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3.7 out of 5 stars9
3.7 out of 5 stars
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on 22 August 2008
This album has many of the usual stereolab hallmarks, but as usual the sound has been morphed to reflect the current obsessions of Tim Gane and lateitia sadier.I am a massive long term fan of The Lab and this album does not disappoint though it has taken a few listens to really get my head round it.It is decidely less baroque than many of their previous excursions. The sound is tighter and more direct. This feels like both a good and a bad thing.It is less langourous and abstracted. Melancholia is almost absent from this record though there is still that restless yearning that they do so well.Despite this,it is a rich and beguiling album that definitely reveals more with each listen.before long the melodies and crypto-poetic lyrics imbed themselves in your mind.There is only ONE stereolab. Long may they reign!
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on 22 August 2008
I have been eagerly anticipating the new Stereolab album for some time, intrigued by Tim Gane's tantalising account of the creative process that led to 'Chemical Chords'- of a batch of his own musical doodles from which the groop developed the final, fleshed out tracks in the studio. So yes, as one would expect from Stereolab, 'Chemical Chords' is a lushly orchestrated album (Sean O'Hagan's arrangements add wonderful texture, especially the strings on 'Cellulose Sinshine'), but each track bears the succinct imprint of a singular idea perfectly realised, unlike previous albums where some tracks feel like two or three condensed into one. The synergy between the musical elements makes this another Stereolab album that will continue to reward repeated listens. It's really only just beginning to sink in for me, and so far 'Daisy Click Clack','Self Portrait With Electric Brain' and 'Cellulose Sunshine' have particularly infected my musical consciousness.

The Stereolab formula is evident, but sufficiently tweaked to engage the fans- I can't imagine they will be disappointed. This is a great album, and it's certainly not bereft of candidates to add to your selection of favourite Stereolab songs. It also has an infectiously cheerful quality that might just dispel some mental rainclouds.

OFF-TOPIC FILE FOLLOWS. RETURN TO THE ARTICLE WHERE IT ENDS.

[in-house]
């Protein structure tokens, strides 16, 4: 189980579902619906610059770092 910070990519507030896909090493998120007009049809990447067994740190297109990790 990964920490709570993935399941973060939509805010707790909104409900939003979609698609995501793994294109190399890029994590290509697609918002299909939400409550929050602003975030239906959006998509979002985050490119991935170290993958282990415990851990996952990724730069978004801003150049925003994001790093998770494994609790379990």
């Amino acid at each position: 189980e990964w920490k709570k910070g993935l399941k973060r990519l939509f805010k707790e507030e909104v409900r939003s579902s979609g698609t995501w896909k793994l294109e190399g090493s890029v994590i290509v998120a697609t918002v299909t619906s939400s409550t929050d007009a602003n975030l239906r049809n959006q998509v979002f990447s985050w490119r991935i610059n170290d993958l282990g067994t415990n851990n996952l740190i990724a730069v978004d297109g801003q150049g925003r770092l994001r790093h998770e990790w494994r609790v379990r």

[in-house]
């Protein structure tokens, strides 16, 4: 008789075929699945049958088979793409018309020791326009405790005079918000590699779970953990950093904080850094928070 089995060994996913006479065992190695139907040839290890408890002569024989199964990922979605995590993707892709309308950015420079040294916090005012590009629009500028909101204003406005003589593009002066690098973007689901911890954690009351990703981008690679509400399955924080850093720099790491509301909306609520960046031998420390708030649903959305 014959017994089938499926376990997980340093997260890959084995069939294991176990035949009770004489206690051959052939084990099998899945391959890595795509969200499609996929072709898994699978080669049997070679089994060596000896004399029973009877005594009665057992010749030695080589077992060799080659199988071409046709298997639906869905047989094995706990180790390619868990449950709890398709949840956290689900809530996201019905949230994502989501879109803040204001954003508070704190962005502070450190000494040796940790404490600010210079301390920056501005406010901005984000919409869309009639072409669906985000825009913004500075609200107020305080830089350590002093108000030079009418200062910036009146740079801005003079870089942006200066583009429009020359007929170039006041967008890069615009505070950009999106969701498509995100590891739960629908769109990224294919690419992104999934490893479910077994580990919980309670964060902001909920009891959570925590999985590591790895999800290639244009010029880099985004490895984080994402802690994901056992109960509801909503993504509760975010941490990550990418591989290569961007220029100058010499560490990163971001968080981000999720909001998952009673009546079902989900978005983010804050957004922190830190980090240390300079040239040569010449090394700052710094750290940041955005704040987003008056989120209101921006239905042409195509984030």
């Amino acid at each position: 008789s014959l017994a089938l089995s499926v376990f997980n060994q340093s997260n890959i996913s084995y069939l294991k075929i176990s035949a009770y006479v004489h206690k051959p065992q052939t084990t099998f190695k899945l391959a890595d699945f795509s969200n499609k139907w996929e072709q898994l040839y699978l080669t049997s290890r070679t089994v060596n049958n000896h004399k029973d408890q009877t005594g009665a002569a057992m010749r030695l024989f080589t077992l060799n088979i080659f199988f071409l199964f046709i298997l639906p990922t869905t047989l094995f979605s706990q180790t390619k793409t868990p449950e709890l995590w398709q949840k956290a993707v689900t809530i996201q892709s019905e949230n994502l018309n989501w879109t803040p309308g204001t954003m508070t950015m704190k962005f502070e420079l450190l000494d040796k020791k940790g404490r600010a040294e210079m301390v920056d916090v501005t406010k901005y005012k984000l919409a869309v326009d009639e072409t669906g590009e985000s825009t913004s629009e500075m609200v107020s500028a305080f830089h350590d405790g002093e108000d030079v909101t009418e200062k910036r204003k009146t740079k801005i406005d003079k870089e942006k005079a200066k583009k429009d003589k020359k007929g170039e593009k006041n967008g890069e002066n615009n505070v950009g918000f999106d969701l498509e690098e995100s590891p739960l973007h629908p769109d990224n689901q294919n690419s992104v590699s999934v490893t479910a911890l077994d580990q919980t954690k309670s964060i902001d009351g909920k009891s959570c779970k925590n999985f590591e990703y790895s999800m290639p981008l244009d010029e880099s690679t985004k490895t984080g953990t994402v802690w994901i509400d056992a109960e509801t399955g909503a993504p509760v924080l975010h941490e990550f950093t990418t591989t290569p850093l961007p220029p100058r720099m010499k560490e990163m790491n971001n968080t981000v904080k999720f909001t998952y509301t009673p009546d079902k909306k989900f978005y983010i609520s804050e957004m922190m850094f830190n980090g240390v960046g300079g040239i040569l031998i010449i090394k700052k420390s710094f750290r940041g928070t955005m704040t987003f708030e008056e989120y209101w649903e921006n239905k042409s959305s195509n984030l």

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on 23 August 2008
I have been eagerly anticipating the new Stereolab album for some time, intrigued by Tim Gane's tantalising account of the creative process that led to 'Chemical Chords'- of a batch of his own musical doodles from which the groop developed the final, fleshed out tracks in the studio. So yes, as one would expect from Stereolab, 'Chemical Chords' is a lushly orchestrated album (Sean O'Hagan's arrangements add wonderful texture, especially the strings on 'Cellulose Sinshine' and 'Self Portrait With Electric Brain'), but each track bears the succinct imprint of a singular idea perfectly realised, unlike previous albums where some tracks feel like two or three condensed into one. The synergy between the musical elements makes this another Stereolab album that will continue to reward repeated listens. It's really only just beginning to sink in for me, and so far 'Daisy Click Clack','Self Portrait With Electric Brain' and 'Cellulose Sunshine' have particularly infected my musical consciousness.

The Stereolab formula is evident, but sufficiently tweaked to engage the fans- I can't imagine they will be disappointed. This is a great album, and it's certainly not bereft of candidates to add to your selection of favourite Stereolab songs. It also has an infectiously cheerful quality that might just dispel some mental rainclouds- even the mood of restless yearning doesn't stray too far towards melancholy.